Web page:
Editor’s Note: Keith Richards will celebrate his 73rd birthday this Sunday. As he himself would probably say with a smile, “Bet ya didn’t see that coming.” Sure, we are all familiar with his accomplishments with the Rolling Stones, but this week, we look at what it is that makes him so important to music, so much so, that he has attained an almost mythical status.
Some people think I’m a mythical genius, others think I’m a junkie madman.
He’s been called “The Human Riff.” He’s a founding member of the Rolling Stones, and Rolling Stone Magazine lists him as number 4th on its list of 100 best guitarists. He is an inductee of the Rock and Roll Hall of Fame, having been inducted into the hall as a member of the Rolling Stones in 1989. He and his childhood friend Mick Jagger are among the greatest songwriting partnerships in rock and roll, alongside Lennon and McCartney, and Daltrey and Townshend.
If you don’t know the blues… there’s no point in picking up the guitar and playing rock and roll or any other form of popular music.
From the day on the train when Richards met Jagger, who was carrying that Chess Records album containing the music of Chuck Berry and Muddy Waters, and their friendship began in earnest, they have always been about the blues. Sure, they may have taken a side trip into rock and roll (“I know, it’s only rock and roll, but I like it!”), but for these two stalwarts of music in the modern era, blues has always been the bedrock that everything else was built upon.
For the Glimmer Twins though, those forays into rock and roll have been magnificent, and for the most part, they have enjoyed them immensely. Over the years, as a group, the Stones have made folk music rock, country
music rock and shake, and certainly, they have made blues rock the rafters as well.
Music is a necessity. After food, air, water and warmth, music is the next necessity of life.
Over the years, Keith himself has performed and/or recorded with the likes of The Beatles, The Dirty Mac, Billy Preston, Faces, Screamin’ Jay Hawkins, Peter Tosh, Tom Waits, John Lee Hooker, The Chieftains, Bo Diddley, B.B. King, Bobby Womack, Bernie Worrell, Willie Nelson, Buddy Guy, Hubert Sumlin, and Jerry Lee Lewis. He has also produced Ronnie Spector, Aretha Franklin, Johnnie Johnson, and of course, his own solo albums.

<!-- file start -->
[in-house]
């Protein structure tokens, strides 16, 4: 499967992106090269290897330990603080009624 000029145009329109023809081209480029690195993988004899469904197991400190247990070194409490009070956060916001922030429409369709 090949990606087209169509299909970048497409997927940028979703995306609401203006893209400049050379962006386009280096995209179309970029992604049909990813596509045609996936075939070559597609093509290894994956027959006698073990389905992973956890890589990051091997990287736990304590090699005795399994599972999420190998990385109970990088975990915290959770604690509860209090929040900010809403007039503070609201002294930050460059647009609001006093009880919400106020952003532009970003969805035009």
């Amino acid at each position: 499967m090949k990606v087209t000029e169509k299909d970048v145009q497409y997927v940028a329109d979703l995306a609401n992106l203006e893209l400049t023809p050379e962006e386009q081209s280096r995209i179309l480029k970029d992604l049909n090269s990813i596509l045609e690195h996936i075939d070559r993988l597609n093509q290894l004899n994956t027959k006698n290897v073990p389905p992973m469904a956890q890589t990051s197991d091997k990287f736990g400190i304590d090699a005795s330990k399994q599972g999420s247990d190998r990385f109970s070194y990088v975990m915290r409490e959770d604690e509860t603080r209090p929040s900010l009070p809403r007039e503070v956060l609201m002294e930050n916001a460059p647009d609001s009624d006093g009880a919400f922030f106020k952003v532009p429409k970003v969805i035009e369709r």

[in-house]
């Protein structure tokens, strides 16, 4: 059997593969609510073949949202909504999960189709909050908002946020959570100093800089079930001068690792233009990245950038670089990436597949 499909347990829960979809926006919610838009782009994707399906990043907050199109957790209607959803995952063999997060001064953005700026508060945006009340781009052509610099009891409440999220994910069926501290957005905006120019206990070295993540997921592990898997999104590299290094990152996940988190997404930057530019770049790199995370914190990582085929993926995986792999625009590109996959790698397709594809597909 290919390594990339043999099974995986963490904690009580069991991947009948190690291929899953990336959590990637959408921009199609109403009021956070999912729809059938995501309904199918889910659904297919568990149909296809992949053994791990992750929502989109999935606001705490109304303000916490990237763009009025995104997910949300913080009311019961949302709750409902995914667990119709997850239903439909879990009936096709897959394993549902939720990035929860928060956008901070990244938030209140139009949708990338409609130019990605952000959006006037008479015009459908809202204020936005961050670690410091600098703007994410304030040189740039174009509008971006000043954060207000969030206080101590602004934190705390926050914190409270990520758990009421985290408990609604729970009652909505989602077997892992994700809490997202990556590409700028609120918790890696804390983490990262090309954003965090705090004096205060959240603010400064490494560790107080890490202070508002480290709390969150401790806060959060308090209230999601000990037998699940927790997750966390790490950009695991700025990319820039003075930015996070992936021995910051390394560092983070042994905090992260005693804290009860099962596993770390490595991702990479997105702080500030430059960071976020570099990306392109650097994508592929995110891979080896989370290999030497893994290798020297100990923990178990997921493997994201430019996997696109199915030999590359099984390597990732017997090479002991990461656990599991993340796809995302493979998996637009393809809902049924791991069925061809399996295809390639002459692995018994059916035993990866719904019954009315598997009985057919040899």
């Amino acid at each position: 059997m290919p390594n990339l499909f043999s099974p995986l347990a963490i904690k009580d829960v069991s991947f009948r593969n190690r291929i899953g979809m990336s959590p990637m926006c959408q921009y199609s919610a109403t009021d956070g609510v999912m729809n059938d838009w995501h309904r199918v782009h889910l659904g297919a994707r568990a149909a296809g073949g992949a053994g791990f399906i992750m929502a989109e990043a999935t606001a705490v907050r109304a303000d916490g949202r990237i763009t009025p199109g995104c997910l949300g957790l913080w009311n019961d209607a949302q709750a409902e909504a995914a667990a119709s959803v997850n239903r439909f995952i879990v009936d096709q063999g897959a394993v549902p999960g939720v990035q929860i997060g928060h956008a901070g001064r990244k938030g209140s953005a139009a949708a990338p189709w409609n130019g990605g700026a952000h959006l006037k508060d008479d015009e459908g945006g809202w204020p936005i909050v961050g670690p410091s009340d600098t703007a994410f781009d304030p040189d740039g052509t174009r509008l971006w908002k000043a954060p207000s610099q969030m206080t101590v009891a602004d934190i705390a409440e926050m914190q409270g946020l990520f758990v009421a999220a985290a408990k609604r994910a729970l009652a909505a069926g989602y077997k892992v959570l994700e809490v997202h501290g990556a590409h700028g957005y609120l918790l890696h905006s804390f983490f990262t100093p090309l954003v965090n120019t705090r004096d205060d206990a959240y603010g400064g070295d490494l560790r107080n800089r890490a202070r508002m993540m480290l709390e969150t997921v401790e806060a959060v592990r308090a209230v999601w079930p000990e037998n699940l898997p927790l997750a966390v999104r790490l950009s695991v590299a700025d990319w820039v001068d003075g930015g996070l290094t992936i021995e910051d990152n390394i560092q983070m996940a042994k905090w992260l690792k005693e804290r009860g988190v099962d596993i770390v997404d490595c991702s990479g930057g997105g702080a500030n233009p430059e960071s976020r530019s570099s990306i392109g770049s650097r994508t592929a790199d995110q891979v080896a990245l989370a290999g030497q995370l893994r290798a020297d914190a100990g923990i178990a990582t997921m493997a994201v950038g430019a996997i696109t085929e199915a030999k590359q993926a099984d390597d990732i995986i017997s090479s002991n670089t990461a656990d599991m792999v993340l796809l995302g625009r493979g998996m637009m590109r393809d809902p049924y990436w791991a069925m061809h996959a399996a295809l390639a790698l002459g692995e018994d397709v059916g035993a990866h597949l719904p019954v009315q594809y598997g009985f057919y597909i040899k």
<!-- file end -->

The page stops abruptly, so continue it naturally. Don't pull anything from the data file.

You can’t go into a shop and ask for a ‘lead guitar’. You’re a guitar player, and you play a guitar.
Richards has not issued an abundance of solo material over the years. Main Offender arrived in 1992, Talk Is Cheap in 1988, and Crosseyed Heart just recently, in 2015. And of course, there’s his cult-classic, Live at the Hollywood Palladium, December 15, 1988, issued in the United States in December of 1991. As great as seeing the Rolling Stones was, witnessing the short lived X-Pensive Winos tour that was actually in support of Richards’ Talk Is Cheap album, was an experience in Existentialism, without restraints or boundaries.
The X-Pensive Winos were Richards, Steve Jordan, Charley Drayton, Ivan Neville, Waddy Wachtel, Sarah Dash, and natch, Bobby Keys nails things down on the saxophone. The spontaneity, vigor, and playing here while at times borders on post-punk, is just a sheer joy to take in. These folks are on the wire, without a net, and clearly, they are enthralled, having the time of their lives, and so is the audience. The set included the hits, “Take It So Hard,” and “I Could Have Stood You Up,” and Stones classics “Happy,” and “Too Rude.”
Now, many would argue that this is not the best of Keith Richards, and while that is a discussion that could be had, one thing is certain: This is exactly what is best about Richards and why he is so important to modern music, still, five decades on. It is precisely that “I don’t give a fuck about the rules” attitude that has worked so well for Richards. No constraints, preconditions, and nothing is off the table. All this doesn’t mean that he wasn’t still going to be a consummate musician.
If you’re going to kick authority in the teeth, you might as well use two feet.
Folks can argue to their hearts’ content that “The Stones haven’t made a good record since blah blah blah, yada yada yada.” Whatever. There is a reason that Richards has been called “The Human Riff.” Time after time, he has done for guitar what “Hoagy” Carmichael, and Count Basie did for piano; create catchy hooks that served as foundations upon which compositions could build standards of excellence, popularity, and emotional satisfaction.
… I don’t think you stop growing until they start shovelling the dirt in.
While it is still true today that “The Stones in a club is still the ultimate rush!”, Keith Richards has been a pioneering force for music to constantly expand its boundaries, continuing to grow and move ever forward. Fearless, inspired, always willing to try something new, what he is most concerned with is that the music is genuine, and says something real.
Thanks for the last five decades of music you have shared with us Keith!